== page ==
Originally Posted by lightknight
Not. It would be fair if the cost to producer was the same (eg, prices 30% higher for in-app purchases).
Right now, a customer renewing his bill must go on the site or use Apple's system, in which case the producer loses 30%. Since this essentially means the producer is either selling at a loss on the in app sales OR increasing his overall prices, what do you think happens? Yes, right: price increase for the consumer.
Who is this "producer" that is selling at a loss, or losing money?
In the case of eBooks / Kindle App, you have the author, and then the producer may be the person who turns the manuscript into digital ebook form. That could be the same person these days.
Then you have the retailers -- Amazon and Apple.
Amazon was doing no favors for the authors and "producers". Amazon had been getting people used to paying 9.99 for an eBook. OK, nice for us. BUT, Amazon was keeping 60-70% of this!
Apple, said that 12.99 - 14.99 is more "fair" for a product like a book (since it is much more involved than one song). Retailers traditionally get about 40% markup. Apple said retailers, like itself and Amazon, should be happy with 30%.
Of course, Amazon is pissed -- they don't get to exercise their monopoly anymore, and all their publishers are trying to renegotiate with them to get Amazon to take 30% instead of 70%!
So, let's say Apple and Amazon each get 30% of the price of those sold through iTunes. They each get 4.50 of a 15-dollar book. That leaves 6 to share between the author and the producer. That's much better for the author/producer than 30% of a 10-dollar book! Who's the bad guy here? Not Apple.
There are options for competition; outside the app:
1) Amazon can try to get 60% or 70% of the books it sells outside iTunes. Naughty! It probably won't get away with that again!
2) It can get 40% like a normal retailer. Win for Amazon, gain for the producer/author, and no loss for the consumer.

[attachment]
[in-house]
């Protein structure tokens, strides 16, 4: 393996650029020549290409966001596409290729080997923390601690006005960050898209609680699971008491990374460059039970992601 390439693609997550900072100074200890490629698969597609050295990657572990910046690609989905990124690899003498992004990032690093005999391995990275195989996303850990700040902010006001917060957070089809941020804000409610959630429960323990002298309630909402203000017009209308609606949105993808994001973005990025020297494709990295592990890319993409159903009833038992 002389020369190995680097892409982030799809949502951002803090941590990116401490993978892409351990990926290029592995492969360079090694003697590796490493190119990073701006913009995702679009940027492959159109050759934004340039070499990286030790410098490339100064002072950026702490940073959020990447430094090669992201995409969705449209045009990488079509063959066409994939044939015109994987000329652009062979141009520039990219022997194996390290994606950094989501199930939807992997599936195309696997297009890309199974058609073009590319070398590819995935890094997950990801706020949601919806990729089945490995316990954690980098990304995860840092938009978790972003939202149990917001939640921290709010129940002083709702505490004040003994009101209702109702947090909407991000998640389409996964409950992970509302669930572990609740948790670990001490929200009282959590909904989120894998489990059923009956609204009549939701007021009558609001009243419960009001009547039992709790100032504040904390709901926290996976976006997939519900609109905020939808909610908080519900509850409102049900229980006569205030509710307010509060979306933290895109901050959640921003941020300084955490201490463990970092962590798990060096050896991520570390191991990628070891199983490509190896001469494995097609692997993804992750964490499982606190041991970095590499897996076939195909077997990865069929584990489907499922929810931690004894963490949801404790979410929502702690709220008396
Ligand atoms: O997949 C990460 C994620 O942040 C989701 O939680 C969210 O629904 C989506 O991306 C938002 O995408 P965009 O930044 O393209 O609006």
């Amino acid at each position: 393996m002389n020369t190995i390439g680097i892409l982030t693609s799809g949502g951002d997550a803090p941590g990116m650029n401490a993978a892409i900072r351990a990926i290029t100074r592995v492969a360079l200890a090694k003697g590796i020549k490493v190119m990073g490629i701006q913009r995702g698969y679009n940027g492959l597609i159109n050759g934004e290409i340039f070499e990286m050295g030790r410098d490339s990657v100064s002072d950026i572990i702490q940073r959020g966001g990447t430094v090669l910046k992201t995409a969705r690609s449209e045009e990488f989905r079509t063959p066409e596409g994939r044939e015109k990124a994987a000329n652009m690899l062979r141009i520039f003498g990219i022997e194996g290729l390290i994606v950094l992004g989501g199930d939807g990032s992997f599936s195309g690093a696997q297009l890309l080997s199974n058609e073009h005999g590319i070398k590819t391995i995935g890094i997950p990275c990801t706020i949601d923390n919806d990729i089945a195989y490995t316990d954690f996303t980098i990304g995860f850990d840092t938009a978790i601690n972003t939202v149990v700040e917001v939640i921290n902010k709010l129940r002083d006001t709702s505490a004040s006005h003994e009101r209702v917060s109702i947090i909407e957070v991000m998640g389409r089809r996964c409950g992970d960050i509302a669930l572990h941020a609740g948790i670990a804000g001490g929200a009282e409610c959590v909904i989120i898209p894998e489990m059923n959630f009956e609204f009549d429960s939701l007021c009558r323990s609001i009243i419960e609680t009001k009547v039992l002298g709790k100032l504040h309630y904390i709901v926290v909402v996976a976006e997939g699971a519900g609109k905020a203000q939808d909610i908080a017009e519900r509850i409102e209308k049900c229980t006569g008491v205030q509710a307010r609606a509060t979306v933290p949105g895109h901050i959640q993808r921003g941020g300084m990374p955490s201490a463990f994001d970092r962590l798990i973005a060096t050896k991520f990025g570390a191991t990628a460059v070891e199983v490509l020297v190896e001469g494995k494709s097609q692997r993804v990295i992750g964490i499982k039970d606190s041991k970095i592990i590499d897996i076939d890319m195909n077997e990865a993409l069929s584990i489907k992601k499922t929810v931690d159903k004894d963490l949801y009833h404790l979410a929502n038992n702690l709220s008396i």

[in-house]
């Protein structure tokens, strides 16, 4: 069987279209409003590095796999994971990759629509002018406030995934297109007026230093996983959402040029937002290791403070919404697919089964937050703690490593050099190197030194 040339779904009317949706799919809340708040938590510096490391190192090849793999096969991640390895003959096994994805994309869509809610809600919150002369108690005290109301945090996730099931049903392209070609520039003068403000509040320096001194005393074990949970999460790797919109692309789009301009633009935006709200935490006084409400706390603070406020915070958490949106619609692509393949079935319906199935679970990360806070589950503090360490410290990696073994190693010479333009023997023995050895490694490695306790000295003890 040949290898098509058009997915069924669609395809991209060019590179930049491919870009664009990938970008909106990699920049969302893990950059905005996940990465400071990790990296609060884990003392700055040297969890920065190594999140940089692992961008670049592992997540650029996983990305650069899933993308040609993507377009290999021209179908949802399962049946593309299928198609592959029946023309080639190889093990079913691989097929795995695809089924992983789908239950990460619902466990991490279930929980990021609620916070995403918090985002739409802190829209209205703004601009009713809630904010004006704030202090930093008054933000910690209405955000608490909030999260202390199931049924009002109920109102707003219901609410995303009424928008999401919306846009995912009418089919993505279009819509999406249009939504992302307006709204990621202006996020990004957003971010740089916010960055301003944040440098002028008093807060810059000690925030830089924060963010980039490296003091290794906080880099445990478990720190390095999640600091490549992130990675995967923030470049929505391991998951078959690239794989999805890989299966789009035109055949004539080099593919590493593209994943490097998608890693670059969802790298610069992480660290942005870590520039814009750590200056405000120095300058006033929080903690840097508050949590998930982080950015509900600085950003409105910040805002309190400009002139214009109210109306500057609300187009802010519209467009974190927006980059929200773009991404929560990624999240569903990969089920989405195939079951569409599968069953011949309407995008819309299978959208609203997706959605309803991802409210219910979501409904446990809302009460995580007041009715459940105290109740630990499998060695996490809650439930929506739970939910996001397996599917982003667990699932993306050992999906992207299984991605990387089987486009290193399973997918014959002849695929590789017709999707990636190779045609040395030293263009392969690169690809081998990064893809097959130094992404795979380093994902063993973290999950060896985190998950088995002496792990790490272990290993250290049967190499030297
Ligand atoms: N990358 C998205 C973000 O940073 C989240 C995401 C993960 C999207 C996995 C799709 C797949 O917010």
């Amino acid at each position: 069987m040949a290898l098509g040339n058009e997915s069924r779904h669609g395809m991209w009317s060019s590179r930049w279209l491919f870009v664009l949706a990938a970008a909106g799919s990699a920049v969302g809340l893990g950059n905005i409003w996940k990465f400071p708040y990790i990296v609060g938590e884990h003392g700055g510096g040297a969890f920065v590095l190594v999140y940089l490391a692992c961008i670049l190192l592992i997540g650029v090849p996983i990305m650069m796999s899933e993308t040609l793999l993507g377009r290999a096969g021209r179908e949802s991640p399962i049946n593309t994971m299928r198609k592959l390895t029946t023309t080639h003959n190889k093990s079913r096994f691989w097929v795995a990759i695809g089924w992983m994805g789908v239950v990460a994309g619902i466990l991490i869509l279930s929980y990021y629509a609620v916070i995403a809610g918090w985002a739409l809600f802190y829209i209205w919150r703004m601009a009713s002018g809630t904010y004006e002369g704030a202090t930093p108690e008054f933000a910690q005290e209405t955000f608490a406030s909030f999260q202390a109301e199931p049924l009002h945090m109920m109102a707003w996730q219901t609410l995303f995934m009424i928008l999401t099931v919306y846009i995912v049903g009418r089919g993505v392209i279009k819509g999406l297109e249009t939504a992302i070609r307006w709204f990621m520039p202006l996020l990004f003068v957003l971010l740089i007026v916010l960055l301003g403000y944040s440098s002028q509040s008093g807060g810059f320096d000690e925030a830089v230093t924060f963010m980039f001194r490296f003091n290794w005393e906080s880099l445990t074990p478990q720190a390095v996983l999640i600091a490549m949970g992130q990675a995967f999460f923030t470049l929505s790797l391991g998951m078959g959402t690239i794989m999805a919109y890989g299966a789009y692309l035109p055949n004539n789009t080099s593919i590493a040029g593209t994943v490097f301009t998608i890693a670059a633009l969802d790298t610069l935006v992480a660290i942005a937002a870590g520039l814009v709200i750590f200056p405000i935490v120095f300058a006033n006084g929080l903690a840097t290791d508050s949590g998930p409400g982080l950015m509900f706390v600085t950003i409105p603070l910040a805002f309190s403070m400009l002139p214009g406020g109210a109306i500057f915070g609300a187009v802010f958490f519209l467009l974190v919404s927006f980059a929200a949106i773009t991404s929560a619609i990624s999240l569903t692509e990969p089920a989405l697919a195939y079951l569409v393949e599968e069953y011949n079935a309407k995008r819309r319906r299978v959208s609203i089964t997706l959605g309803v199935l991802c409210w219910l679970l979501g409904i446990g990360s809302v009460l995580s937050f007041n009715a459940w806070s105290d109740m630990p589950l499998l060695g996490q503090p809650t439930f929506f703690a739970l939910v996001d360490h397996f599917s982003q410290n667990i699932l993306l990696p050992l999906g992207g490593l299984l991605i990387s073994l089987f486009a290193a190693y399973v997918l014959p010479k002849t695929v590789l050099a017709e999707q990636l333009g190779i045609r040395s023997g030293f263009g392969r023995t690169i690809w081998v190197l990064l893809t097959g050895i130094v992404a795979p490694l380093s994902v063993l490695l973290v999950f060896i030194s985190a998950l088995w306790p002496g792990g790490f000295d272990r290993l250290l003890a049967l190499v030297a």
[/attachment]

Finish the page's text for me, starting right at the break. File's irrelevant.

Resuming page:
3) It can keep getting 30% -- Win for Author and producer, and Amazon is a good guy.
4) It can lower prices to 10 bucks and take 40%, and author and producer STILL get 6 bucks. Win for consumer, and this may make people go through the slightly less convenient hassle of buying outside the app and leaving details with Amazon.
Amazon has choices! If it uses Apple platform for extra sales, it can jolly well share and/or compress it's own margins a little. Why should it make just as much, or more (because Apple bears some weight), when it sells books on the iPad and iPhone?
In the case of Magazines, the publisher can try out this new business model, or not. They have a ready market of 160 million who are highly likely to want to read stuff on their iDevice -- if it is simple and price competitive. If Newsweek wants to charge 3 bucks a week to cover this 30%, and Time costs 2 bucks per week, then Newsweek may lose out.
The margins are likely not 30% or less on intangibles, so the producer does not have to "raise prices". The producer is not going to be selling at a loss. Subscriptions is one area you can make up costs in volume. How is selling millions more subscriptions at a couple bucks less, going to cost the producer more than he nets? The Magazine issue is either produced or not produced, the app is produced or not produced -- there are no physical materials. It doesn't take more paper or more ink or more trucks to sell 2 million digital subscriptions than it does to sell 1 million. After producing the issue and selling a certain number of subscriptions to cover costs of writing and coding, then everything else is gravy.
So, it is fair that Apple is charging for the advantage of using the platform it developed (software, hardware and ecosystem) and providing access to its users.
• These are intangibles -- digital copies of something that would be produced anyway.
• Amazon and publishers are selling more by using iOS than they would if they did it alone. Therefore, there is MORE MONEY all around to pay producers and authors.
• The magazine publishers don't have to create an iApp.